‘It’s Not Getting Better Here': Teacher On Life After Right-To-Work
But his pay is up $9,300 over five years
It’s not unusual for teachers who are active in their local union to exaggerate complaints about the overall level of compensation for public school employees
The latest example is from Port Huron Area School District teacher Patrick Connell.
The Michigan Education Association did a story on Connell’s efforts as a union organizer working to increase membership.
Connell gave this response when asked why she got involved in the union:
“I worked for one year in North Carolina—in a right-to-work state—in ’96. Came back and eventually saw the change in Michigan. Every year since 2010 I’ve increased my involvement in the union because it’s not getting better here.”
Connell made $58,494 in 2013-14. That salary includes extra pay for performing additional duties such as coaching a school sports team. Connell's total salary for 2018-19 was $67,888.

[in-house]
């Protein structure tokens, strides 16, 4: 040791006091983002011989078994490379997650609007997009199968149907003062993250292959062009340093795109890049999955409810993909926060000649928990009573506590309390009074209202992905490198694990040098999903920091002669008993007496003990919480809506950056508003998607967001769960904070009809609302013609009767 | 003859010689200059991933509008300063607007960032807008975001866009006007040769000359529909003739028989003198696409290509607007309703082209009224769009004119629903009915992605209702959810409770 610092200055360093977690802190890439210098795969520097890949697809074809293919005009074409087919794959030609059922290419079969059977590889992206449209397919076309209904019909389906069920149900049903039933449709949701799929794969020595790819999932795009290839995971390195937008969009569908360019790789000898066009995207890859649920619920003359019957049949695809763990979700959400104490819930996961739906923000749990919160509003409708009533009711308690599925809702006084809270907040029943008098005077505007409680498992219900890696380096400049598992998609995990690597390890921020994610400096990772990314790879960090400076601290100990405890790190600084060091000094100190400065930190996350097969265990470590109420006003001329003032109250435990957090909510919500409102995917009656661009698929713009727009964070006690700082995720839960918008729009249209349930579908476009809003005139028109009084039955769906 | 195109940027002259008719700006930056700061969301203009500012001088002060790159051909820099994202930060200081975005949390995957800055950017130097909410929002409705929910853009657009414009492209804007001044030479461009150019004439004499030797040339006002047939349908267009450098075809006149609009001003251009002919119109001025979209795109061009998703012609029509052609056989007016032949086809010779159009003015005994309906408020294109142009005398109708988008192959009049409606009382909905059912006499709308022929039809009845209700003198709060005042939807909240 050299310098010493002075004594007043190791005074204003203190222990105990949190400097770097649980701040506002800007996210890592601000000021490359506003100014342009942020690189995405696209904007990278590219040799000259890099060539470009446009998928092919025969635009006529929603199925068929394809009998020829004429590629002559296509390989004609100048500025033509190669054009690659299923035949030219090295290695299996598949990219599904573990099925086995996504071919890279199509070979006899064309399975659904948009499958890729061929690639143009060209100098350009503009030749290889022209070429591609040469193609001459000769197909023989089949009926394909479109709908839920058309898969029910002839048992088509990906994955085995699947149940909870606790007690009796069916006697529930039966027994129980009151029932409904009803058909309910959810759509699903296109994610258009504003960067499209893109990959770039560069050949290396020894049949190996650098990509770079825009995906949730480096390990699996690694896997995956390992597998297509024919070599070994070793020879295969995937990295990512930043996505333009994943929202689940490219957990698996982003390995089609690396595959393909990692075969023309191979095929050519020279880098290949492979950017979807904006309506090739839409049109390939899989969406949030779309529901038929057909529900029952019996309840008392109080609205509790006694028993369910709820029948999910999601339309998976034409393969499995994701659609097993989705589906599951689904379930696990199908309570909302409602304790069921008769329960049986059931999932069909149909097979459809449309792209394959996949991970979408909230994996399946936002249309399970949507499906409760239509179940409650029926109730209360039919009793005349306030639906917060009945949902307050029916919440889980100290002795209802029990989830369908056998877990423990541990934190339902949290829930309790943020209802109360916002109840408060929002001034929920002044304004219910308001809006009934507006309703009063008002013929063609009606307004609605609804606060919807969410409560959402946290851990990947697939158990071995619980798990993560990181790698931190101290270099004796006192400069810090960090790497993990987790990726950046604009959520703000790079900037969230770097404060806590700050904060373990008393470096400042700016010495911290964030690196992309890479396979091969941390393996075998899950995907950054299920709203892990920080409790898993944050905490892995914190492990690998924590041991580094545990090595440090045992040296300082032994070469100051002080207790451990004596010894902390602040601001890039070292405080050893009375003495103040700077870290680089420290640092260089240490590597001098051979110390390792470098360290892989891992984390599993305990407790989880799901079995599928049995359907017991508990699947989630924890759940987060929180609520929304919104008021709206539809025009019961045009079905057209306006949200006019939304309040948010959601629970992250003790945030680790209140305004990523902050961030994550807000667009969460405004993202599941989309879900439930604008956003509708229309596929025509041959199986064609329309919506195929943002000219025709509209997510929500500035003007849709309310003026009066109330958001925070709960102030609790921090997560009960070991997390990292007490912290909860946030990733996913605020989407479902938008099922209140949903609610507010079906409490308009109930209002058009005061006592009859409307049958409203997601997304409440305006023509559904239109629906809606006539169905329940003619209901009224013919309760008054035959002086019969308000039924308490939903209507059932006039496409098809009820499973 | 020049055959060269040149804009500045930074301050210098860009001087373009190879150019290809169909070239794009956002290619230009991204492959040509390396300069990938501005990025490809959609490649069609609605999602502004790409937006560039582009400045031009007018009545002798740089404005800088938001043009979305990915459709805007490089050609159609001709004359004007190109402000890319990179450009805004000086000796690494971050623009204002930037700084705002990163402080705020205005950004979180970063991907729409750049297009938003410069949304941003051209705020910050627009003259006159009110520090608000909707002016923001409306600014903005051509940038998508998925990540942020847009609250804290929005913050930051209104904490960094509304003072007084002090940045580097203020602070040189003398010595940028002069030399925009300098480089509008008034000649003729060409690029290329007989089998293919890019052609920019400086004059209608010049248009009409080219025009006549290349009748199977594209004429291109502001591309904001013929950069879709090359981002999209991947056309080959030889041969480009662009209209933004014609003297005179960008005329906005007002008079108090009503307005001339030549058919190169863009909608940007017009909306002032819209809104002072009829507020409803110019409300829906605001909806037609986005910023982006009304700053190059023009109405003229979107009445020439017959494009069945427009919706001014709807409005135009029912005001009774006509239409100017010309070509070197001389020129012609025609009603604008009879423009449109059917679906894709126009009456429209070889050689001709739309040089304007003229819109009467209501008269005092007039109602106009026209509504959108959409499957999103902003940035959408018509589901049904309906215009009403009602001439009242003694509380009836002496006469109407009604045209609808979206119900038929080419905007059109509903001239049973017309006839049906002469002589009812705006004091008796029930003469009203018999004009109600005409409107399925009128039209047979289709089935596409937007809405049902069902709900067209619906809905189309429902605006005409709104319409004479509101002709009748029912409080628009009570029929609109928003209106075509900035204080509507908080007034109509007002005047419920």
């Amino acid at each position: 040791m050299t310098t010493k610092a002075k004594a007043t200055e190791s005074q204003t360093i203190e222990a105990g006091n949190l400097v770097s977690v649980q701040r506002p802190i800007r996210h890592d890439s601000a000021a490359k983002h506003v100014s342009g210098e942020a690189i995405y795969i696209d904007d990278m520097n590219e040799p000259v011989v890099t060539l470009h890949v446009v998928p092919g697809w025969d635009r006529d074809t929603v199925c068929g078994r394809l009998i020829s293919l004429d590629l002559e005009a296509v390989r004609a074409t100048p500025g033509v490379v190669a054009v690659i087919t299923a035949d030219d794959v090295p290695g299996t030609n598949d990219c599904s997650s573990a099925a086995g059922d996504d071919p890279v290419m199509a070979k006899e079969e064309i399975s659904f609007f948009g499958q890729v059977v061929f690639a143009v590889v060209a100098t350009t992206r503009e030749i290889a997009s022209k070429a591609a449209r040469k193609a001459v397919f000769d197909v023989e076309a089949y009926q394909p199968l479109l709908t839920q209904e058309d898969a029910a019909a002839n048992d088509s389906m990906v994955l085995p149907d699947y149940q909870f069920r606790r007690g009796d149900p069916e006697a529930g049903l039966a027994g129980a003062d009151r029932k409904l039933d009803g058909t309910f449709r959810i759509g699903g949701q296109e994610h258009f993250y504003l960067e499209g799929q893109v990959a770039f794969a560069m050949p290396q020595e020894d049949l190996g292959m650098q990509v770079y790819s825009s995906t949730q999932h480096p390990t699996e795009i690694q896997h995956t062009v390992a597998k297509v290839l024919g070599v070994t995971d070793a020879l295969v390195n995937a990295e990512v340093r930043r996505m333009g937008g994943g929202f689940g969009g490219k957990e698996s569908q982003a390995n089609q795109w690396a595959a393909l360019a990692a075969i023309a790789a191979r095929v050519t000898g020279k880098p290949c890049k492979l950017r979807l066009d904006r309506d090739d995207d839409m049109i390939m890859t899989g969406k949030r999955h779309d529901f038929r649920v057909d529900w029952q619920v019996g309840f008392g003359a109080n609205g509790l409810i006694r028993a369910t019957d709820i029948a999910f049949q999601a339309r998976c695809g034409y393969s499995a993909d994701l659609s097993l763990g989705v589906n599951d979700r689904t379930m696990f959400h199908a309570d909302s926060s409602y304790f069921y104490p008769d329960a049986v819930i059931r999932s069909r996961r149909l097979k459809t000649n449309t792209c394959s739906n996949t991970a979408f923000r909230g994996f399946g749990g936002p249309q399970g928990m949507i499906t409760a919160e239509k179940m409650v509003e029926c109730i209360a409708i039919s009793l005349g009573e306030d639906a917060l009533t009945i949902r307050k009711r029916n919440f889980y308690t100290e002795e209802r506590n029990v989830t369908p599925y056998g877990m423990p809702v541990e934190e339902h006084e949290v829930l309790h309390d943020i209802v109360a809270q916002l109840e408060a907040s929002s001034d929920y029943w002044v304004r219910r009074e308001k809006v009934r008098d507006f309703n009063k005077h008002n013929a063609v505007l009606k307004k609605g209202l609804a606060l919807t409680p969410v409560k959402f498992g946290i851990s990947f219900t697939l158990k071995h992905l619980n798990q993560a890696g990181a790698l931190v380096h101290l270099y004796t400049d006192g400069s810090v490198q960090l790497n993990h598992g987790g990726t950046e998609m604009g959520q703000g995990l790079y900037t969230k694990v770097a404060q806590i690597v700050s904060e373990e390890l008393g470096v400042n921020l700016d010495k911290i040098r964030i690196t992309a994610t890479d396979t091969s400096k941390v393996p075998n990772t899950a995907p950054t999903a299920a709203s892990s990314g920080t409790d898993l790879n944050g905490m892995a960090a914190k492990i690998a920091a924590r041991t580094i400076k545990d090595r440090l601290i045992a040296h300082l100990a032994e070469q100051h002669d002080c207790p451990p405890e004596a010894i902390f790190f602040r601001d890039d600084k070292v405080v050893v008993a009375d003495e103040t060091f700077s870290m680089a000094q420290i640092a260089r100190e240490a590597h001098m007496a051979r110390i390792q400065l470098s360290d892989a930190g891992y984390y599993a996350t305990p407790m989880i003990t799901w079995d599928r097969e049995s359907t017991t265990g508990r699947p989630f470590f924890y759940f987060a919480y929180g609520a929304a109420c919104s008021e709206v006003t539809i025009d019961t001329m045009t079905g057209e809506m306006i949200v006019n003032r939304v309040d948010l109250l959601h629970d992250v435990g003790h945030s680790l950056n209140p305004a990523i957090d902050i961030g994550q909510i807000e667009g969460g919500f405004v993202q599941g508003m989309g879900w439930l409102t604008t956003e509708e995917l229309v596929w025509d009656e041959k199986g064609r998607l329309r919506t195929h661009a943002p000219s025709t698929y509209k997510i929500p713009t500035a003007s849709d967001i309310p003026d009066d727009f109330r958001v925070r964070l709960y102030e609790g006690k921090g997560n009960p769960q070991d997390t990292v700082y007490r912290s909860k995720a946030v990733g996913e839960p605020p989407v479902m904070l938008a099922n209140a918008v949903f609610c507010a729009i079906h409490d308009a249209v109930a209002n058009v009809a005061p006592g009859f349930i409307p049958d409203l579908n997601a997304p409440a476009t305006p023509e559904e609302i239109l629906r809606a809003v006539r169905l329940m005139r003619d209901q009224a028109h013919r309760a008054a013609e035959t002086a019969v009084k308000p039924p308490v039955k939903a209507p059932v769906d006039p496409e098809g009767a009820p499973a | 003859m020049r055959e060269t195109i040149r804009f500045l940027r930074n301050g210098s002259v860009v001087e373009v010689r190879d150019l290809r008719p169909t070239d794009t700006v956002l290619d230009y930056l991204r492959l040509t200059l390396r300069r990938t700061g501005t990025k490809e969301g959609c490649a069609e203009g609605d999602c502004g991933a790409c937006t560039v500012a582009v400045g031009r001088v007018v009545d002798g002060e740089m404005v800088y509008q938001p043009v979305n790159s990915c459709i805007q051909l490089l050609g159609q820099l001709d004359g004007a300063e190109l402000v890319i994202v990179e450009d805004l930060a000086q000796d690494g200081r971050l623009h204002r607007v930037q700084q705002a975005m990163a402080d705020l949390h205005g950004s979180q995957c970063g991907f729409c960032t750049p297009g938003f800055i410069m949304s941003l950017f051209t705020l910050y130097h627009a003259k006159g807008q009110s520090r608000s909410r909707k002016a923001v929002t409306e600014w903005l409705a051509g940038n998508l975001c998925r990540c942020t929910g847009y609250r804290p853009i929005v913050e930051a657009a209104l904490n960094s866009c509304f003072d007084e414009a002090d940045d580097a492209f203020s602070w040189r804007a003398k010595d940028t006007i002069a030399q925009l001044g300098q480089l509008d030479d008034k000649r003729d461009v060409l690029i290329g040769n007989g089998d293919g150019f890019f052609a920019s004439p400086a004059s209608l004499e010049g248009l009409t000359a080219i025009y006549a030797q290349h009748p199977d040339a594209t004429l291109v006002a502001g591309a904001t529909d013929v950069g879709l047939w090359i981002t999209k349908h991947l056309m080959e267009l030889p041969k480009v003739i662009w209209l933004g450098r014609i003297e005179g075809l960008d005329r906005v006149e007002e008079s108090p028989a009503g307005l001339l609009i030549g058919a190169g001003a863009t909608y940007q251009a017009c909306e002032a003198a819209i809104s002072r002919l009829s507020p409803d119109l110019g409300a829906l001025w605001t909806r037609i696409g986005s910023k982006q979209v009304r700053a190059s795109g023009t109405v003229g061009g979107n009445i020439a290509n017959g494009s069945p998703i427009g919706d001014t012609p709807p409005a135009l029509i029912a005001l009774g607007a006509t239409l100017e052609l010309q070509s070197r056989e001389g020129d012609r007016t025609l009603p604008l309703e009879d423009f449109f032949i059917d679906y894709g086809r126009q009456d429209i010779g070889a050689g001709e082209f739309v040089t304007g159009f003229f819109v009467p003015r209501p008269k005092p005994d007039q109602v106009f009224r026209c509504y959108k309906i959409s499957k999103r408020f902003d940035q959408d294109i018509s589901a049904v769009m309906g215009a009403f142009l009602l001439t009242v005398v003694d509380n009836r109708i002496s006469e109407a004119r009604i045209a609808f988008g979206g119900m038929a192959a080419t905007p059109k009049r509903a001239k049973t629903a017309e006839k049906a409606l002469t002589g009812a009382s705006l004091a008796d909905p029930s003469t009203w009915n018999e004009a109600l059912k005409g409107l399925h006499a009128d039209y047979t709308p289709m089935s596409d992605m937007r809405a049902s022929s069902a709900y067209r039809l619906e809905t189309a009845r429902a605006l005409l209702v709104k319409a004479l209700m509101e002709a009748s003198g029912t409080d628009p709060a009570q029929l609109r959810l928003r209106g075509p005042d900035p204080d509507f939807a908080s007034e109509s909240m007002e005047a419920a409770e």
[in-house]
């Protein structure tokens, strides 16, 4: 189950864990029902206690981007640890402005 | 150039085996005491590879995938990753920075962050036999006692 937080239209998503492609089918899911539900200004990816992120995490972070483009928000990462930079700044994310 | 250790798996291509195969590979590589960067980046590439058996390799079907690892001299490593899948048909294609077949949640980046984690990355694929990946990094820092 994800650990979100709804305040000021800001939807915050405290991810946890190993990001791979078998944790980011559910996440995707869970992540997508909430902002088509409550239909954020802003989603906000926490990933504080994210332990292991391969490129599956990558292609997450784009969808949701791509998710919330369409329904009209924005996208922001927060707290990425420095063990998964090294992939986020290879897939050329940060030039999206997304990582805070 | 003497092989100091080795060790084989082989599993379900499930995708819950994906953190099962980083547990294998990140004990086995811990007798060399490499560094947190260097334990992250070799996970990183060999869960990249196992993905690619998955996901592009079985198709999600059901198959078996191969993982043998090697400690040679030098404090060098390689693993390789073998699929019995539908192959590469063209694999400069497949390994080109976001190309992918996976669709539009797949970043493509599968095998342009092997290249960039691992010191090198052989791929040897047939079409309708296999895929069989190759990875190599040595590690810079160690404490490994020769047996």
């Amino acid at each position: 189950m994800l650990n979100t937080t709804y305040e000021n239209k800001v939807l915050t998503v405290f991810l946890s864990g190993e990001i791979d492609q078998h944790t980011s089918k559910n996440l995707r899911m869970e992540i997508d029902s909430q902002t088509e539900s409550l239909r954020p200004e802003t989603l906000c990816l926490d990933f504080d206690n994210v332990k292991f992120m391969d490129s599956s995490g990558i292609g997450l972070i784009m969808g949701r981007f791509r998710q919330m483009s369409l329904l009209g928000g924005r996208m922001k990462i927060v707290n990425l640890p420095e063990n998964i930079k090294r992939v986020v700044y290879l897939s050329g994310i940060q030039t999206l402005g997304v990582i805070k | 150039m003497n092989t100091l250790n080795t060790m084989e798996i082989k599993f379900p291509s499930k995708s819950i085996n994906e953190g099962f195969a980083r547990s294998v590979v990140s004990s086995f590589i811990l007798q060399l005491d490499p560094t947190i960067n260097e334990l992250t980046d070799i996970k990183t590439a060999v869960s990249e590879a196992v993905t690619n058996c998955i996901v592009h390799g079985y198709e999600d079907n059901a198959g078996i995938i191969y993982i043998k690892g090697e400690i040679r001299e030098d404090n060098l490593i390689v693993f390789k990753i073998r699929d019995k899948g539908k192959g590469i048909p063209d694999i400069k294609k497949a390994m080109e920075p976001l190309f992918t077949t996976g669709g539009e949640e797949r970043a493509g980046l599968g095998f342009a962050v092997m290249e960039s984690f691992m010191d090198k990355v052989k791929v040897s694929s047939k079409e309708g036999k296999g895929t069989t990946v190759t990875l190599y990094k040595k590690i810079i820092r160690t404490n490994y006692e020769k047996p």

The MEA article also featured Ann Arbor Public Schools teacher Tierra Jackson, who is also active in her local union.
Jackson, who has been employed for eight years by the Ann Arbor district, saw her total salary increase from $49,217 in 2013-14 to $69,717 in 2018-19. This also includes any extra pay she may have collected for taking on optional duties. All told, her earnings are $20,500 higher over a five year period.
Editor's note: The original version of this story mistakenly attributed comments to Tierra Jackson.
Michigan Capitol Confidential is the news source produced by the Mackinac Center for Public Policy. Michigan Capitol Confidential reports with a free-market news perspective.